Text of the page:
I guess by number 16 the stories start to become a little dry and the setting a little too familiar. I have mentioned it before, and the reason is that others have also mentioned it: the Famous Five do not seem to grow up and that there seems to be an awful lot of holidays in England. In fact the Famous Five seem to spend more time on holidays than they do at school, and further, there seems to be many places around Kirin Cottage for them to explore (though I think there have been a couple where they have gone to Julian, Dick, and Anne's house, though they do not spend much time there).
However, enough of that because they are still an enjoyable read, and I doubt that Enid Blyton would have written 21 of them if people had become board after, say, number 10. Mind you, the Secret Seven books seem to take place over a much shorter time, and they are not necessarily on holidays, but they is probably because they all live in the same town and can easily meet up with each other. The Famous Five, on the other hand, live quite a distance apart, and also go to boarding schools, so they can really only visit each other on school holidays. Still, one would think that by this book they would have well and truly entered puberty.
This book is set during the Whitsunday holiday (apparently when they get a week off school, not that I know anything about that because here in Australia I never had a week off school during Witsunday, not that I actually know what Whitsunday is – we only ever had time off school during Easter, though when I was a kid we had two two week holidays between the terms and a two month holiday over Christmas and summer). Anyway, they decide to go and visit a friend of Julian and Dick's from school at a place called Billycock Hill were there is a butterfly farm and a secret airbase (not that they can go and run around the airbase because it is secret, and they do get told off when they go and have a swim in the pond).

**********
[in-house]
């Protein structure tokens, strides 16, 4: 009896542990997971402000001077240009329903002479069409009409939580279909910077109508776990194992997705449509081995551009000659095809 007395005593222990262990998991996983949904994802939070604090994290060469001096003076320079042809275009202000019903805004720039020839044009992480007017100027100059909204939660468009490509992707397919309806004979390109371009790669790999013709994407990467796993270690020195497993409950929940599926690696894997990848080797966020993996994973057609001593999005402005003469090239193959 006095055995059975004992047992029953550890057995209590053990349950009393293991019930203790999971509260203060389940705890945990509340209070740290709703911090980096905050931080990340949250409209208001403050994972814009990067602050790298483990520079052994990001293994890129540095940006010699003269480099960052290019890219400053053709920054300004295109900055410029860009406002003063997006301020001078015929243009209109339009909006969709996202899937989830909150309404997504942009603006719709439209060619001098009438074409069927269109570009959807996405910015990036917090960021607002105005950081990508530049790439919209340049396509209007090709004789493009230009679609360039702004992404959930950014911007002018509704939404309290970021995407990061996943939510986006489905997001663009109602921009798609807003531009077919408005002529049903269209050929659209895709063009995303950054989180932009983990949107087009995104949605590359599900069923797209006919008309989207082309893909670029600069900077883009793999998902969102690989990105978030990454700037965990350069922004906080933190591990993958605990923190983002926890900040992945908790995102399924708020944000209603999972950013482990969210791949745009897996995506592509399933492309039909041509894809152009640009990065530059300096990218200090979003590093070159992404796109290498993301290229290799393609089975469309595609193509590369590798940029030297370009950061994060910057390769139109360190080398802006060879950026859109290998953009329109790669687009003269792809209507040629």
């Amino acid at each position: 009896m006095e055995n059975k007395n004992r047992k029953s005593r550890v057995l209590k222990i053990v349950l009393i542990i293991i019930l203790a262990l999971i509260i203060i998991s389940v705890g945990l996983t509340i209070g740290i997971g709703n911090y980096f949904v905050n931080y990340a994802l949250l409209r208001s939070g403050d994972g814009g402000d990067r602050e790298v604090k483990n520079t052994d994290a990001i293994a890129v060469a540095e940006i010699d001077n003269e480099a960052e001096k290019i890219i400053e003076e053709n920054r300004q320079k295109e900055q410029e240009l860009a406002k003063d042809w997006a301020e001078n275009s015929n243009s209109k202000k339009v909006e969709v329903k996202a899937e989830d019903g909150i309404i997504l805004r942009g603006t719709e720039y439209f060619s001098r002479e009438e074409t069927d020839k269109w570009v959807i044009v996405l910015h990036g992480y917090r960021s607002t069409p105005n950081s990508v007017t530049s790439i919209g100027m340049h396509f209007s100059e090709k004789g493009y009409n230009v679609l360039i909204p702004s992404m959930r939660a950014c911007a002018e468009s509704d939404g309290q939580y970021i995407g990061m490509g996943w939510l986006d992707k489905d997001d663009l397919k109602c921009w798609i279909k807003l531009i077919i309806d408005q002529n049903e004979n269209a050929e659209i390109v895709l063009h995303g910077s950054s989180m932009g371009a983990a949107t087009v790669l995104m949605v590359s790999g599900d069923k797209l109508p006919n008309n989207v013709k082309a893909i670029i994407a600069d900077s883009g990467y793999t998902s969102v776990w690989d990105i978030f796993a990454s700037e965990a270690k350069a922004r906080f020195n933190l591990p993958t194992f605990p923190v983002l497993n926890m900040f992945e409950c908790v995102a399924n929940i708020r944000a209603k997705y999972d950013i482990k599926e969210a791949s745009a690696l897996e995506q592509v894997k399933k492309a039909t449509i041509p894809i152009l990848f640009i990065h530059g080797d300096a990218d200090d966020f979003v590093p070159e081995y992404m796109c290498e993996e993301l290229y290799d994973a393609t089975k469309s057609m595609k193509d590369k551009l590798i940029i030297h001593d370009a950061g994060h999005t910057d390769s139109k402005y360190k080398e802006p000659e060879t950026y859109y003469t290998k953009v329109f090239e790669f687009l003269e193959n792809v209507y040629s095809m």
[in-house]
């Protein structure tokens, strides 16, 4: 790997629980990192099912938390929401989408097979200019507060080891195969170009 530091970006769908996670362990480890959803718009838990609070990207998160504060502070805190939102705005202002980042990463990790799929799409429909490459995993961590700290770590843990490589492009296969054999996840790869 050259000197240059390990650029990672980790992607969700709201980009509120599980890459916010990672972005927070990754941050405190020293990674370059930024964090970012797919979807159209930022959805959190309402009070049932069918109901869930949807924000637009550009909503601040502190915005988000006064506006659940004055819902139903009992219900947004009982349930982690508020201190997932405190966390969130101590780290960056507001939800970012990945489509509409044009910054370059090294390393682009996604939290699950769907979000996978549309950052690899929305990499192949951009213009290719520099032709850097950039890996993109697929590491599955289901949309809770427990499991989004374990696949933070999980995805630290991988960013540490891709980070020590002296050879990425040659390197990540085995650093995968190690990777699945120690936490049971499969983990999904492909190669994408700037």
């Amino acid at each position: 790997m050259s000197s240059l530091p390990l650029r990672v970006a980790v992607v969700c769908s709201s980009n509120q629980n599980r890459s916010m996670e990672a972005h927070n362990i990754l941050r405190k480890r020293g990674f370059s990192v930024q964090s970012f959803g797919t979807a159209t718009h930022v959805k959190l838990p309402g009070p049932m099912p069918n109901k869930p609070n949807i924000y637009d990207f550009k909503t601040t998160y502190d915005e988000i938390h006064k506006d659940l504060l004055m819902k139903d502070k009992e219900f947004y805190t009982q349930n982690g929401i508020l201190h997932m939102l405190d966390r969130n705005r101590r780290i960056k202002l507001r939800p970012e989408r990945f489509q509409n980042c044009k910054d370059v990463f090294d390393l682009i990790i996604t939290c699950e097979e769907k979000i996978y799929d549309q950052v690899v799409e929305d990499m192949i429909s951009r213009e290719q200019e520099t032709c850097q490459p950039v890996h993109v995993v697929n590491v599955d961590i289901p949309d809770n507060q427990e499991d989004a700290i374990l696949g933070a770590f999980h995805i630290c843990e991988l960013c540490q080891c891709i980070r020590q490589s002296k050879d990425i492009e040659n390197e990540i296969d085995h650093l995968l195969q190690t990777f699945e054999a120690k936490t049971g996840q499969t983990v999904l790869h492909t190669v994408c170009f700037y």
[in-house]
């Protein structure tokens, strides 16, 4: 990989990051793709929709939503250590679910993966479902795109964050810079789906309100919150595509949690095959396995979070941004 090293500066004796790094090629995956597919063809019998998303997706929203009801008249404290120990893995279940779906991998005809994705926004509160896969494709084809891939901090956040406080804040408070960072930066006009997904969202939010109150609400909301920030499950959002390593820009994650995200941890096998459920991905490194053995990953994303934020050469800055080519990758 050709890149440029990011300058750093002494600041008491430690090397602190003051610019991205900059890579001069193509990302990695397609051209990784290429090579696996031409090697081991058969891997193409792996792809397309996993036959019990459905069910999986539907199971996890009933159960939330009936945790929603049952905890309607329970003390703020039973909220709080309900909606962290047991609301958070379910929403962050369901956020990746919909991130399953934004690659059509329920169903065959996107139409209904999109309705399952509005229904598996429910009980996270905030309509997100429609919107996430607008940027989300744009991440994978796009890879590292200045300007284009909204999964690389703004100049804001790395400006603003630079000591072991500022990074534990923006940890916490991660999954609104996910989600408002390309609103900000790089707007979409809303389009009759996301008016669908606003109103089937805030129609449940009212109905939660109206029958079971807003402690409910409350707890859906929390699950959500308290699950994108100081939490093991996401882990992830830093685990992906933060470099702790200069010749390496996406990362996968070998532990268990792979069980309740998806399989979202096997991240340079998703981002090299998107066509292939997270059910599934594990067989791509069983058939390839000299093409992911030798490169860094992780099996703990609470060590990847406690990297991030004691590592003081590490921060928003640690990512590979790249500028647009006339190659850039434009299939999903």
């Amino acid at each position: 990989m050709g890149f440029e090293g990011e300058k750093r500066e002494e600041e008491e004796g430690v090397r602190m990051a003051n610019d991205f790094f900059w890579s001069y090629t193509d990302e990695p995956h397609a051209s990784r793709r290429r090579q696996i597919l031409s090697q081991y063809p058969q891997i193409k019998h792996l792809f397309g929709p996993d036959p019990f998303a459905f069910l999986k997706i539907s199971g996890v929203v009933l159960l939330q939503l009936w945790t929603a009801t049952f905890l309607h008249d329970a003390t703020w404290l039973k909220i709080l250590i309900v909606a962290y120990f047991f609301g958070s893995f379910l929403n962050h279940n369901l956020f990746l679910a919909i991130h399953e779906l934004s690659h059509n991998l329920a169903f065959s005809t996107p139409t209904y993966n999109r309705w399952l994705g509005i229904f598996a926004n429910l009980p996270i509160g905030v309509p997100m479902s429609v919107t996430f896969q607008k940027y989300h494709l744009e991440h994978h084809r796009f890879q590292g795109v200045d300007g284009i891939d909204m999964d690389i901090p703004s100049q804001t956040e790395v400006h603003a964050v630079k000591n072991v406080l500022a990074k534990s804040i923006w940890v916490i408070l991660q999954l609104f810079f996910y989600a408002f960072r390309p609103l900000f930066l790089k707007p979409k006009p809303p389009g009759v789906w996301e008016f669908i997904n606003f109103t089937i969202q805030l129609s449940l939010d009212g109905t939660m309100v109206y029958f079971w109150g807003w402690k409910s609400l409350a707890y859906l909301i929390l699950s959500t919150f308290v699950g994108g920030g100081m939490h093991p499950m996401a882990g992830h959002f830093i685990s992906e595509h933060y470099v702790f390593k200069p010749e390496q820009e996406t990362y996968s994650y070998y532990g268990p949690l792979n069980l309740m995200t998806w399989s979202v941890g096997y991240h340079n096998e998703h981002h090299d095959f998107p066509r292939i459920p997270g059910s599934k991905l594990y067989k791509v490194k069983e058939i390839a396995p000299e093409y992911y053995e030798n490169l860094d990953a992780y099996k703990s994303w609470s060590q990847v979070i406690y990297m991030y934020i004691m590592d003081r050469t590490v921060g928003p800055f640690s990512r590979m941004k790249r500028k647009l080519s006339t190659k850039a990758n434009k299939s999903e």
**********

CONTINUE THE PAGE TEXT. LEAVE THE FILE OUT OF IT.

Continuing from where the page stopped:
As with some of the other books, a bulk of the story is about their little holiday at Billycock Hill and only the last third involves the adventure that they stumble upon. This one involves a couple of planes that are stolen and their friend's cousin is implicated in the theft because he, and his colleague, go missing at the same time the plane goes missing. As is typical, the Five stumble across the perpetrators of the crime, and inform the police of their discovery, and then Timmy locates (actually it is not Timmy but a piglet) the missing pilots and everything goes back to normal.
The pigling (as she calls it, though I always thought they were called piglets) was an interesting addition to this story. Basically the friend's little brother has a thing for baby animals (and they do live on a farm) so whenever a new animal is born the brother immediately forms an attachment to it: this time it is a pigling. The pigling unfortunately has a habit of running away, and the little brother tends to get into trouble when he runs off to find the pigling. However, this time the pigling saves the day, despite it being nowhere near as intelligent as Timmy.
As for Timmy, it is interesting that the TV series use this dog as Timmy:
when in the books, Timmy looks more like this:
I've also noted that Disney has decided to produce an animated series involving the children of the Famous Five but personally, I really don't think it would capture the essence of the original Blyton stories.